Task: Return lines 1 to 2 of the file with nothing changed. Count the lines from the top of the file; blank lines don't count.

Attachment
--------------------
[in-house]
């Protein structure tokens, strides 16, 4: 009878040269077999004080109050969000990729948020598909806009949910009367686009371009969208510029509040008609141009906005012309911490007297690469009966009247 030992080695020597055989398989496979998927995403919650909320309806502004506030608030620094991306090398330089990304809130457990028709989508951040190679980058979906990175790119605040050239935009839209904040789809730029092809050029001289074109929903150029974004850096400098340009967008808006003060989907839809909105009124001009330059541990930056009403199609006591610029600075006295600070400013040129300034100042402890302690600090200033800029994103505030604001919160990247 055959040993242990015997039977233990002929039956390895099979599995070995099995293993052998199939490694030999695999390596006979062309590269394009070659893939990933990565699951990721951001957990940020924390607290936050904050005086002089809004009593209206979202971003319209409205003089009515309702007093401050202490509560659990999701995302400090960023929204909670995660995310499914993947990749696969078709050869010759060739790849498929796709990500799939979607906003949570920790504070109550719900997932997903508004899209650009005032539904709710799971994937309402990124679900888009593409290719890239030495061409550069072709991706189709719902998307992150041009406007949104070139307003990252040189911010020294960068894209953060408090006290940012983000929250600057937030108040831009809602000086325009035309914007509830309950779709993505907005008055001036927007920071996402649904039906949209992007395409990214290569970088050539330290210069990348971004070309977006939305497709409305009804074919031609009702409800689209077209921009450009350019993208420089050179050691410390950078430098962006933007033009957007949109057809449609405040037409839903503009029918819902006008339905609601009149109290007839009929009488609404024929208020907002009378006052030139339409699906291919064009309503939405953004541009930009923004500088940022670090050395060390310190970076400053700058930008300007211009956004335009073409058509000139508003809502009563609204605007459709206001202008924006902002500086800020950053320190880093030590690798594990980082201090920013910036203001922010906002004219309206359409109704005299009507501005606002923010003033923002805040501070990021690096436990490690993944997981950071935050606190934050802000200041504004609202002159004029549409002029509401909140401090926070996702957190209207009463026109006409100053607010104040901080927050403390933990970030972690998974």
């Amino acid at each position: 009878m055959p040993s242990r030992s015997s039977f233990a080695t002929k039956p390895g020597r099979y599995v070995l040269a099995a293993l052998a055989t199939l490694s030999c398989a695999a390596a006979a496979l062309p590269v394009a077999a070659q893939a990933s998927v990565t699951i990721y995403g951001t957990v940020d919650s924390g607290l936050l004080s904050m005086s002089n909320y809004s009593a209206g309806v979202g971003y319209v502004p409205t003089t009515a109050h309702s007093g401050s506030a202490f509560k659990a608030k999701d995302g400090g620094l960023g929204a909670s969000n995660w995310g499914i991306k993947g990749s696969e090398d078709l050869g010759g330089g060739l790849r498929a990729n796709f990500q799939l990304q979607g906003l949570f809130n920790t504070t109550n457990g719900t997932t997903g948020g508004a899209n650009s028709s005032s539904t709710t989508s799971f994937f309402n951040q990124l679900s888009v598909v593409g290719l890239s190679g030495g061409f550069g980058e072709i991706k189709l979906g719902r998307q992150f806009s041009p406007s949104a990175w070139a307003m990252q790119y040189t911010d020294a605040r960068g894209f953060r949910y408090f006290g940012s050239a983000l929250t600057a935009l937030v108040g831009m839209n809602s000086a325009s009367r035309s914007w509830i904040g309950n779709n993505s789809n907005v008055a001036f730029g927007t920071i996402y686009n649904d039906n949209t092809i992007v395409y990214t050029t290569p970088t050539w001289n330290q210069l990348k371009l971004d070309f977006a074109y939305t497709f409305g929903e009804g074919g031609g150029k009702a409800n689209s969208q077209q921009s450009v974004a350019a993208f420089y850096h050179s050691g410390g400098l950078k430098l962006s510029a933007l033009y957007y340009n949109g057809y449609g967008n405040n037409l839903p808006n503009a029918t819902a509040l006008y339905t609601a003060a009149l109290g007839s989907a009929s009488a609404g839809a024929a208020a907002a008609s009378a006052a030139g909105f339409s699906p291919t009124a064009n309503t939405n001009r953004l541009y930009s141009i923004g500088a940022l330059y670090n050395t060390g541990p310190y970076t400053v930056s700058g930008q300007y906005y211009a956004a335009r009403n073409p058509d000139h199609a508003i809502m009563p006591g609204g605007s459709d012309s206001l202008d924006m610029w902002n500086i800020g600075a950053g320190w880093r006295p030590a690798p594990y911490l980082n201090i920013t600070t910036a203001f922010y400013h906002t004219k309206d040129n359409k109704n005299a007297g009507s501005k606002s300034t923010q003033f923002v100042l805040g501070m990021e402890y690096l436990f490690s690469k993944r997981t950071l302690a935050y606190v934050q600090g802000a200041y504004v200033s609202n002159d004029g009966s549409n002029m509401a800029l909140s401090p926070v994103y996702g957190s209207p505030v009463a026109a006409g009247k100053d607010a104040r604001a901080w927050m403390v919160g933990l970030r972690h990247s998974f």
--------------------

[in-house]
């Protein structure tokens, strides 16, 4: 009878040269077999004080109050969000990729948020598909806009949910009367686009371009969208510029509040008609141009906005012309911490007297690469009966009247 030992080695020597055989398989496979998927995403919650909320309806502004506030608030620094991306090398330089990304809130457990028709989508951040190679980058979906990175790119605040050239935009839209904040789809730029092809050029001289074109929903150029974004850096400098340009967008808006003060989907839809909105009124001009330059541990930056009403199609006591610029600075006295600070400013040129300034100042402890302690600090200033800029994103505030604001919160990247 055959040993242990015997039977233990002929039956390895099979599995070995099995293993052998199939490694030999695999390596006979062309590269394009070659893939990933990565699951990721951001957990940020924390607290936050904050005086002089809004009593209206979202971003319209409205003089009515309702007093401050202490509560659990999701995302400090960023929204909670995660995310499914993947990749696969078709050869010759060739790849498929796709990500799939979607906003949570920790504070109550719900997932997903508004899209650009005032539904709710799971994937309402990124679900888009593409290719890239030495061409550069072709991706189709719902998307992150041009406007949104070139307003990252040189911010020294960068894209953060408090006290940012983000929250600057937030108040831009809602000086325009035309914007509830309950779709993505907005008055001036927007920071996402649904039906949209992007395409990214290569970088050539330290210069990348971004070309977006939305497709409305009804074919031609009702409800689209077209921009450009350019993208420089050179050691410390950078430098962006933007033009957007949109057809449609405040037409839903503009029918819902006008339905609601009149109290007839009929009488609404024929208020907002009378006052030139339409699906291919064009309503939405953004541009930009923004500088940022670090050395060390310190970076400053700058930008300007211009956004335009073409058509000139508003809502009563609204605007459709206001202008924006902002500086800020950053320190880093030590690798594990980082201090920013910036203001922010906002004219309206359409109704005299009507501005606002923010003033923002805040501070990021690096436990490690993944997981950071935050606190934050802000200041504004609202002159004029549409002029509401909140401090926070996702957190209207009463026109006409100053607010104040901080927050403390933990970030972690998974």